Nearly two-thirds of local businesses either incurred losses or broke even last year, said Vu Tien Loc, chairman of the Vietnam Chamber of Commerce and Industry (VCCI), blaming the country’s slow improvements to its business environment.
The new era of global free trade has required Vietnam to bolster its competitiveness at a faster pace by creating more favorable business conditions that help local companies, the Vietnam News Agency quoted the VCCI chairman as saying.
Some regulatory requirements, mostly involved in administrative procedures, are expensive and time-consuming. As a direct consequence, such regulations can limit revenue growth and profitability by, for example, increasing capital ratio requirements and operating costs, Loc continued.
“About 60 percent of Vietnamese businesses made losses or just broke even last year because of these blockages,” Loc said.
In addition, Vietnam’s 600,000 small and medium-sized companies make a great contribution to the country’s economic growth and employ 52 percent of the workforce, but they still lack access to credit, according to the VCCI.
Only 30 percent of SMEs have managed to gain finance from commercial banks, latest data from the VCCI shows.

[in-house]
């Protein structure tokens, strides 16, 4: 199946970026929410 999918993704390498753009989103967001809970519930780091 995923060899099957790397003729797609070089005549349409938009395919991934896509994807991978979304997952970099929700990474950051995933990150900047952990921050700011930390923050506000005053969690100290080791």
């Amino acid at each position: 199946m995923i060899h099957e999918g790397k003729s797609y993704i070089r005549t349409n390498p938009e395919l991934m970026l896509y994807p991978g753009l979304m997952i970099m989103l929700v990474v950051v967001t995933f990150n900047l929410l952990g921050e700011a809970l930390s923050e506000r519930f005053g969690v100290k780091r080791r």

Statistics also show that banks limit credit access for these businesses to only 3 percent of their total outstanding loans.
However, there is still a bright spot as the VCCI said that last year the number of new businesses in Vietnam hit a record high of 110,000, increasing by 43 percent from 2013. It was the first time the total number of new businesses exceeded the threshold of 100,000.
The Vietnamese government plans to further relax business regulations so that by 2020 the Southeast Asian country will have one million businesses, equivalent to an average of 100,000 new companies being born each year.
According to the government’s latest decision on key tasks and measures to improve the business environment and national competitiveness, Vietnam is targeting to reach the average level of the ASEAN 4 countries in terms of its business environment. It also plans to break into the top 70 countries in the world in terms of the ease of business startups, to be ranked among the top 80 countries in terms of protection of minority investors, and among the top 30 countries listed by the World Bank for transparency and access to credit.